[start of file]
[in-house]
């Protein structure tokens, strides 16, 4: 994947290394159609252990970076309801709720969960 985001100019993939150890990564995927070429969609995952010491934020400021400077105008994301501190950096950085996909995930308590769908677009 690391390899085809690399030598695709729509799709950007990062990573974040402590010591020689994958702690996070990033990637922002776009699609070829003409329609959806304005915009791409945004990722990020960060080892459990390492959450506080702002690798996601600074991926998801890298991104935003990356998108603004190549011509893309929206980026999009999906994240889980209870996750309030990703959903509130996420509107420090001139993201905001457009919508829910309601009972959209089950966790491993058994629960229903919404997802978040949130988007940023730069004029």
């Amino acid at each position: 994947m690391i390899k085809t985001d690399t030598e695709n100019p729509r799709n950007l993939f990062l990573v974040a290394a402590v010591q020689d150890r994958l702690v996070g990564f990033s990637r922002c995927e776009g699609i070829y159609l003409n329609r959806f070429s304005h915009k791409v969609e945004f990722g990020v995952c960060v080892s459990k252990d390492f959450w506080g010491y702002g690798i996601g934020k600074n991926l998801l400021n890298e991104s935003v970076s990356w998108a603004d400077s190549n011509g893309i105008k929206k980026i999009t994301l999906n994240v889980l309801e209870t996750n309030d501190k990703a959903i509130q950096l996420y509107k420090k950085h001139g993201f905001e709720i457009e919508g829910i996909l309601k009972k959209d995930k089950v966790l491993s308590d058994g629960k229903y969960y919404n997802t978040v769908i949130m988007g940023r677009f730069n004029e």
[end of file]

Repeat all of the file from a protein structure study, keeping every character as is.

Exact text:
[in-house]
């Protein structure tokens, strides 16, 4: 994947290394159609252990970076309801709720969960 985001100019993939150890990564995927070429969609995952010491934020400021400077105008994301501190950096950085996909995930308590769908677009 690391390899085809690399030598695709729509799709950007990062990573974040402590010591020689994958702690996070990033990637922002776009699609070829003409329609959806304005915009791409945004990722990020960060080892459990390492959450506080702002690798996601600074991926998801890298991104935003990356998108603004190549011509893309929206980026999009999906994240889980209870996750309030990703959903509130996420509107420090001139993201905001457009919508829910309601009972959209089950966790491993058994629960229903919404997802978040949130988007940023730069004029």
């Amino acid at each position: 994947m690391i390899k085809t985001d690399t030598e695709n100019p729509r799709n950007l993939f990062l990573v974040a290394a402590v010591q020689d150890r994958l702690v996070g990564f990033s990637r922002c995927e776009g699609i070829y159609l003409n329609r959806f070429s304005h915009k791409v969609e945004f990722g990020v995952c960060v080892s459990k252990d390492f959450w506080g010491y702002g690798i996601g934020k600074n991926l998801l400021n890298e991104s935003v970076s990356w998108a603004d400077s190549n011509g893309i105008k929206k980026i999009t994301l999906n994240v889980l309801e209870t996750n309030d501190k990703a959903i509130q950096l996420y509107k420090k950085h001139g993201f905001e709720i457009e919508g829910i996909l309601k009972k959209d995930k089950v966790l491993s308590d058994g629960k229903y969960y919404n997802t978040v769908i949130m988007g940023r677009f730069n004029e």